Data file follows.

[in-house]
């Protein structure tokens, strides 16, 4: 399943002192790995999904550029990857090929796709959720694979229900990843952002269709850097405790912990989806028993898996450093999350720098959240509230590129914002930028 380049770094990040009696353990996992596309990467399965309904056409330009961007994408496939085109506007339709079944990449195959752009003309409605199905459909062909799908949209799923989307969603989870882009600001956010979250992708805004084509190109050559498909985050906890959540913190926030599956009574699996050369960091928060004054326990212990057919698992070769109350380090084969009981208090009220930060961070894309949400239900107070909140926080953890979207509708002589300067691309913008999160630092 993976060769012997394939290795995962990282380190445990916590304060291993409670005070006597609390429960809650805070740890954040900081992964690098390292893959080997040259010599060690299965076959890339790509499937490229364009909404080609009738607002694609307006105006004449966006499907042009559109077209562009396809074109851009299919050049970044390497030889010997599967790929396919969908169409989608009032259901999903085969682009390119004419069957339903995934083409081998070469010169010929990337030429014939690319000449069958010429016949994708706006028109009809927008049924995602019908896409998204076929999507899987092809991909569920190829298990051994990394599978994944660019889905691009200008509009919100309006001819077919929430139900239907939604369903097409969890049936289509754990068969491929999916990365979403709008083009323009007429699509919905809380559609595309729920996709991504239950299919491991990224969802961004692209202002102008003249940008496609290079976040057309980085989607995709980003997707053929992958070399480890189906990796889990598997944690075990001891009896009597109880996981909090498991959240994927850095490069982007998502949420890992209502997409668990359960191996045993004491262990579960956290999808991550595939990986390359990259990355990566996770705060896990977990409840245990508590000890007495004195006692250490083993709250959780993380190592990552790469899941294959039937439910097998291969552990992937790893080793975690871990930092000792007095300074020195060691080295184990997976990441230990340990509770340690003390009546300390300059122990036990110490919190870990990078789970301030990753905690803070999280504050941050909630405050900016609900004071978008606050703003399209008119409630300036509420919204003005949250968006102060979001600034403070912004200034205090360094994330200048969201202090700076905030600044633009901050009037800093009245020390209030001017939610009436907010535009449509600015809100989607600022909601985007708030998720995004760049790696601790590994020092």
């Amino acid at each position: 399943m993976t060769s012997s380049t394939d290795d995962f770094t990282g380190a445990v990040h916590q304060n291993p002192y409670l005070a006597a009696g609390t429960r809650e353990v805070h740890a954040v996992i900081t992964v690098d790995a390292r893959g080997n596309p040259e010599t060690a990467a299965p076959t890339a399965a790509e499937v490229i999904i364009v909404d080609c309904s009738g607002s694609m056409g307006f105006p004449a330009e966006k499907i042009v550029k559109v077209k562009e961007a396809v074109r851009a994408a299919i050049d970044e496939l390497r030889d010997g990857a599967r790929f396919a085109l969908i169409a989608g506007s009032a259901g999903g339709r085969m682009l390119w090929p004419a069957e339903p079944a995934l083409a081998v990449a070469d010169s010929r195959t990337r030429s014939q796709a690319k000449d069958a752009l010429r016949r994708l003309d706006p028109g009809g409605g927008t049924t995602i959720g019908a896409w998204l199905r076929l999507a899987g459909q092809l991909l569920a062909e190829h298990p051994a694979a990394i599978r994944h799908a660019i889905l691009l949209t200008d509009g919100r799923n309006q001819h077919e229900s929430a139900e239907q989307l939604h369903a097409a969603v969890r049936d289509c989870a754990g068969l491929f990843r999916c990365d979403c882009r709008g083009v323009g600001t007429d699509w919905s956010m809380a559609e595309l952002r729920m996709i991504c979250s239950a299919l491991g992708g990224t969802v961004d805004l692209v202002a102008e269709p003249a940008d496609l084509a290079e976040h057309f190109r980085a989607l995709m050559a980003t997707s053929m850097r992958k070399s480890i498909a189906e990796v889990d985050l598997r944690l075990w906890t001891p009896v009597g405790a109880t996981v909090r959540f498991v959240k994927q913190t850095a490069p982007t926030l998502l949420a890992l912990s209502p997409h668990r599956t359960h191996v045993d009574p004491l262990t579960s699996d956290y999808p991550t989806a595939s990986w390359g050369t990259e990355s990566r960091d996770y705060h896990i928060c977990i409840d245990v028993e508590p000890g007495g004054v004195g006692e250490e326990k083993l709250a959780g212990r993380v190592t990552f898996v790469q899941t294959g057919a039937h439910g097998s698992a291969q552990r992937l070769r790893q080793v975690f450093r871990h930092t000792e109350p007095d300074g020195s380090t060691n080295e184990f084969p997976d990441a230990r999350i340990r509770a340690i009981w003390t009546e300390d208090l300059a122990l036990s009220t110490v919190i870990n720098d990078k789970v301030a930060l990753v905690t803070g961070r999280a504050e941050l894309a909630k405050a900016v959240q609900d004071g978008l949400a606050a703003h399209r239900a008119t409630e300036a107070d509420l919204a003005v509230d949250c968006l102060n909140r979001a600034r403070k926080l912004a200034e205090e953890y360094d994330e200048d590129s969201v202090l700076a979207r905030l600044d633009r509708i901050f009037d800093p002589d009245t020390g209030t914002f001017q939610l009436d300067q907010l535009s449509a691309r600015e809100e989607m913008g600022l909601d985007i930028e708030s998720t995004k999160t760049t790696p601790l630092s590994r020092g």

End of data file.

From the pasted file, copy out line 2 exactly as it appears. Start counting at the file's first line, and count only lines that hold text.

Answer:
């Protein structure tokens, strides 16, 4: 399943002192790995999904550029990857090929796709959720694979229900990843952002269709850097405790912990989806028993898996450093999350720098959240509230590129914002930028 380049770094990040009696353990996992596309990467399965309904056409330009961007994408496939085109506007339709079944990449195959752009003309409605199905459909062909799908949209799923989307969603989870882009600001956010979250992708805004084509190109050559498909985050906890959540913190926030599956009574699996050369960091928060004054326990212990057919698992070769109350380090084969009981208090009220930060961070894309949400239900107070909140926080953890979207509708002589300067691309913008999160630092 993976060769012997394939290795995962990282380190445990916590304060291993409670005070006597609390429960809650805070740890954040900081992964690098390292893959080997040259010599060690299965076959890339790509499937490229364009909404080609009738607002694609307006105006004449966006499907042009559109077209562009396809074109851009299919050049970044390497030889010997599967790929396919969908169409989608009032259901999903085969682009390119004419069957339903995934083409081998070469010169010929990337030429014939690319000449069958010429016949994708706006028109009809927008049924995602019908896409998204076929999507899987092809991909569920190829298990051994990394599978994944660019889905691009200008509009919100309006001819077919929430139900239907939604369903097409969890049936289509754990068969491929999916990365979403709008083009323009007429699509919905809380559609595309729920996709991504239950299919491991990224969802961004692209202002102008003249940008496609290079976040057309980085989607995709980003997707053929992958070399480890189906990796889990598997944690075990001891009896009597109880996981909090498991959240994927850095490069982007998502949420890992209502997409668990359960191996045993004491262990579960956290999808991550595939990986390359990259990355990566996770705060896990977990409840245990508590000890007495004195006692250490083993709250959780993380190592990552790469899941294959039937439910097998291969552990992937790893080793975690871990930092000792007095300074020195060691080295184990997976990441230990340990509770340690003390009546300390300059122990036990110490919190870990990078789970301030990753905690803070999280504050941050909630405050900016609900004071978008606050703003399209008119409630300036509420919204003005949250968006102060979001600034403070912004200034205090360094994330200048969201202090700076905030600044633009901050009037800093009245020390209030001017939610009436907010535009449509600015809100989607600022909601985007708030998720995004760049790696601790590994020092």